Have we escaped from the dangers of inflation?

February 25th, 2007

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Today, the global spigot of liquidity (see Liquidity?Global Markets Face `Severe Correction,? Faber Says on the concept of ?liquidity?) is wide open, spewing out huge amounts of money and money substitutes into the financial system. The growth of money supply of major economies is estimated around or above 10% per annum, with China having the dubious ?honour? of being near the top at 18% (see Why is China printing so much money?). The top ?honour? goes to Russia, with their M2 money supply rising a whopping 48.8% from the beginning of 2006 to beginning of 2007 (see the figures at the Russia Central Bank web site here).

With all these flood of fiat money inundating the global financial system, we look at all these skyrocketing financial asset prices with a yawn. Price bubbles of all sorts are found everywhere in the world?from Chinese stocks, junk bonds to private equity booms. Back here in Australia, it looks to us that nowadays, everyone is ?playing? the stock market, many using leverages like CFDs and margin lending. We hear stories of novices ?investors? opening a trading account to ?learn? how to trade. The logic is simple: central banks around the world are hard at work ?printing? money. These monies first go to the financial system, creating price bubbles. The bubbles then attract speculators, gamblers and punters into the asset markets the way bees get attracted to honey. Soon, word get round to the masses and they want a slice of the action too.

Let us tell you a ?secret:? do you know that Zimbabwe?s stock market is now booming too? Do you know why? The reason is not because Zimbabwe is getting richer, but because its currency is becoming worthless with hyperinflation (see Zimbabwe: Living with hyperinflation). As we said back in October last year in Divergent sentiment, ?you can make the Dow Jones climb as high as you want as long as you print enough money.? That is what is happening in Zimbabwe.

As we said before in Example of inevitable effect of monetary inflation, we are very sure that as all these liquidity work its way to the rest of the real economy, it will only be a matter of time before price inflation will show its ugly head. Yet we are simply amazed with Wall Street?s obliviousness to this danger and Ben Bernanke?s incredibly sugar-coated words in his recent economic report to Congress. Can we rely on the Chinese to forever keep the price of importable things down to save us from inflation? We very much doubt so?they have their own inflation problem to handle (see Cause of inflation: Shanghai bubble case study).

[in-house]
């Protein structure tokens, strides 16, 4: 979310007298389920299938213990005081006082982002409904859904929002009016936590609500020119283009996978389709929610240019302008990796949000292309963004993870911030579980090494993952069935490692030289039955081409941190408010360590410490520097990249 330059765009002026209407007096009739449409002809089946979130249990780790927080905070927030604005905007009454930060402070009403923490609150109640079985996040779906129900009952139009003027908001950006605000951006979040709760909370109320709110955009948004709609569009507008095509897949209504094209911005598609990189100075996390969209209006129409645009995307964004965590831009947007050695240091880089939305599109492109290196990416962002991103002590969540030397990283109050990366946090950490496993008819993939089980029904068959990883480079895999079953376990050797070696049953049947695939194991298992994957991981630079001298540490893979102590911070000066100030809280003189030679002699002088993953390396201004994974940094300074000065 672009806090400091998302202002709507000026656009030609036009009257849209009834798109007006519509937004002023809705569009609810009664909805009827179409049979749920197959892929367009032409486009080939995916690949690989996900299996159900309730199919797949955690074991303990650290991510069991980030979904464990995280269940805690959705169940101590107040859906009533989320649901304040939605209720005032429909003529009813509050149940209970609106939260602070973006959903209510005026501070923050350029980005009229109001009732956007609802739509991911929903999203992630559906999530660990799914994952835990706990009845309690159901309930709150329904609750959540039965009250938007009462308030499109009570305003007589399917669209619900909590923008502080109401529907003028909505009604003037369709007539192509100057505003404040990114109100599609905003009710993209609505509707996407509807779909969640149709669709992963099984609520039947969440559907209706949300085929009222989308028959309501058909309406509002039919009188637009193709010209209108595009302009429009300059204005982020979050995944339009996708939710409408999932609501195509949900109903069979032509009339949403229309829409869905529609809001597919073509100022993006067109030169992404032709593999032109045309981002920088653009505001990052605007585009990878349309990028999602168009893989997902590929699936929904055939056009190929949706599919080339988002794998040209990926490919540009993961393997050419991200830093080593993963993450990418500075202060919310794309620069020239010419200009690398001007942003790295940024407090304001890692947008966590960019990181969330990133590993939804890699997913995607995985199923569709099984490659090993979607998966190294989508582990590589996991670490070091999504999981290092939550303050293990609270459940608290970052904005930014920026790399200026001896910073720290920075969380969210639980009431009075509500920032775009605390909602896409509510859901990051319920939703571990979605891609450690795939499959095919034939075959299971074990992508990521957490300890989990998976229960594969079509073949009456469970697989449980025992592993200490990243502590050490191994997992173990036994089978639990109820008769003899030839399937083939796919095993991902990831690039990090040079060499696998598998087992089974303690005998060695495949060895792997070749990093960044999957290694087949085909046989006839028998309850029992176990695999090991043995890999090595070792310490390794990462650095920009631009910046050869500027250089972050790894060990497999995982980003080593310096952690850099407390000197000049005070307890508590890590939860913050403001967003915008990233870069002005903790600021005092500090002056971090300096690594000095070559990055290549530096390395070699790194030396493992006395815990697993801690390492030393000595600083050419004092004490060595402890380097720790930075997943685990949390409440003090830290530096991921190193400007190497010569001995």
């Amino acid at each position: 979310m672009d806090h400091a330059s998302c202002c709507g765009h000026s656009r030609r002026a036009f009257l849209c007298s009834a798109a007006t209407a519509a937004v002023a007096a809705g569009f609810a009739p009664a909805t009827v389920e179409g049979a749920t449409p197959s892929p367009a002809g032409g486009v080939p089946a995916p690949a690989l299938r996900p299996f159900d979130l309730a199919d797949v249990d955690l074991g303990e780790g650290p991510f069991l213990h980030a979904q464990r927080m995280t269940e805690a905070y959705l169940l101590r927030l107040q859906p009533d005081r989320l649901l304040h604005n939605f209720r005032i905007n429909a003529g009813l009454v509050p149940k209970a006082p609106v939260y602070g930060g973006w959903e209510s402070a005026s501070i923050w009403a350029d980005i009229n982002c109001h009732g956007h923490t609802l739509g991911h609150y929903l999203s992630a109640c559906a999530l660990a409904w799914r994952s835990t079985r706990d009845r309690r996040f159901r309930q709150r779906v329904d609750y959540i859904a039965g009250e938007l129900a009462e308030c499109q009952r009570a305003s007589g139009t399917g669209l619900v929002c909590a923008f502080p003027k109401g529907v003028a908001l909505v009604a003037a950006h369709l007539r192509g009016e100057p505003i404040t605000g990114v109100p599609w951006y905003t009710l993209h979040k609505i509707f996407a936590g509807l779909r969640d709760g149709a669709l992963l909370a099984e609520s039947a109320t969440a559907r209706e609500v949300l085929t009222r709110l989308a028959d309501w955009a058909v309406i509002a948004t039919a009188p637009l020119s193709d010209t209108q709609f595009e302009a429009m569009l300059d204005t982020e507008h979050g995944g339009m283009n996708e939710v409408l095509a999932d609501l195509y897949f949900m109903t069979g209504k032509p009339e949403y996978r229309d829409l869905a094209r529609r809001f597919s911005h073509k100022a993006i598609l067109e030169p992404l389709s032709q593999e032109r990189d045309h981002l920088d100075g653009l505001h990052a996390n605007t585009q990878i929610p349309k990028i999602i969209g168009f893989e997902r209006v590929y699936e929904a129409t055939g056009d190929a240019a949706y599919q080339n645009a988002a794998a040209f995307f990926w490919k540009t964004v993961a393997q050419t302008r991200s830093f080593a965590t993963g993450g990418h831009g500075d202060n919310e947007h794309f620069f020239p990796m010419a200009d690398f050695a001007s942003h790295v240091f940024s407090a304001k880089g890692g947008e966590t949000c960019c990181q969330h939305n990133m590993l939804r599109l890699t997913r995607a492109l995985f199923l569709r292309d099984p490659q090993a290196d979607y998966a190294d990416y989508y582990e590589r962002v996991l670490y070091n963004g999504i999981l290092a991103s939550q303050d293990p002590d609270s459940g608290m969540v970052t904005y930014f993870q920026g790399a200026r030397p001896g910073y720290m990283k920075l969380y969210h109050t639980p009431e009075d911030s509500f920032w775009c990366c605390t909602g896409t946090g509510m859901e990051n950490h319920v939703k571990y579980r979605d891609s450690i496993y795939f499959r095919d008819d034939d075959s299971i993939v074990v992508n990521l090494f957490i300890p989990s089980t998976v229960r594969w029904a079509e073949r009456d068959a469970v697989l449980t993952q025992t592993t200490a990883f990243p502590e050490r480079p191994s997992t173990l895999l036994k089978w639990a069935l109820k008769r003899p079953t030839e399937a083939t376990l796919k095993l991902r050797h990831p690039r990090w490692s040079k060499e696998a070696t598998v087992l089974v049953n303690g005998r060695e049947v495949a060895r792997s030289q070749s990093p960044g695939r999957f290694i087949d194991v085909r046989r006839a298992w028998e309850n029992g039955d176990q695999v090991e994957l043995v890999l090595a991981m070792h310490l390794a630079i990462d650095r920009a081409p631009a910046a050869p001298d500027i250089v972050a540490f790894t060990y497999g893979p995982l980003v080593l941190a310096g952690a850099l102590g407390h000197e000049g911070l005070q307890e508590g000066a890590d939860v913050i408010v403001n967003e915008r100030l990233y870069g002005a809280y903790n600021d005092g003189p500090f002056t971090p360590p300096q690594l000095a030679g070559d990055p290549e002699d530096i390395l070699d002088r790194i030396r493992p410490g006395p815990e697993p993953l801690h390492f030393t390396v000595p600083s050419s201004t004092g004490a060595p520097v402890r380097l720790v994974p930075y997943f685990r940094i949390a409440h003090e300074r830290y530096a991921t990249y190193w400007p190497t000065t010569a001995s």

The root of the hell of price inflation is fiat currency. Make no mistake about this: in all of human history since the beginning of time, there has never been a time when fiat currencies did not become worthless eventually. For example, the ancient Chinese, during the Song Dynasty (960-1279), had tried it before, even using self-expiring fiat money in an attempt to prevent inflation. The Mongols? use of fiat money to fund their occupation of China was eventually ended by the subsequent Ming Dynasty (1368-1644). Today?s current fiat money experiment only began in 1971 (see A brief history of money and its breakdown- Part 2). How much longer can it last? We do not know but we hazard a guess that it is very much possible for us to see that day in our lifetime.

One final word: fiat money is only as stable as the government that enforce it, and only as safe as the stringency and integrity of the central banks who create it. Gold, on the other hand, yield to neither control nor will of any government.

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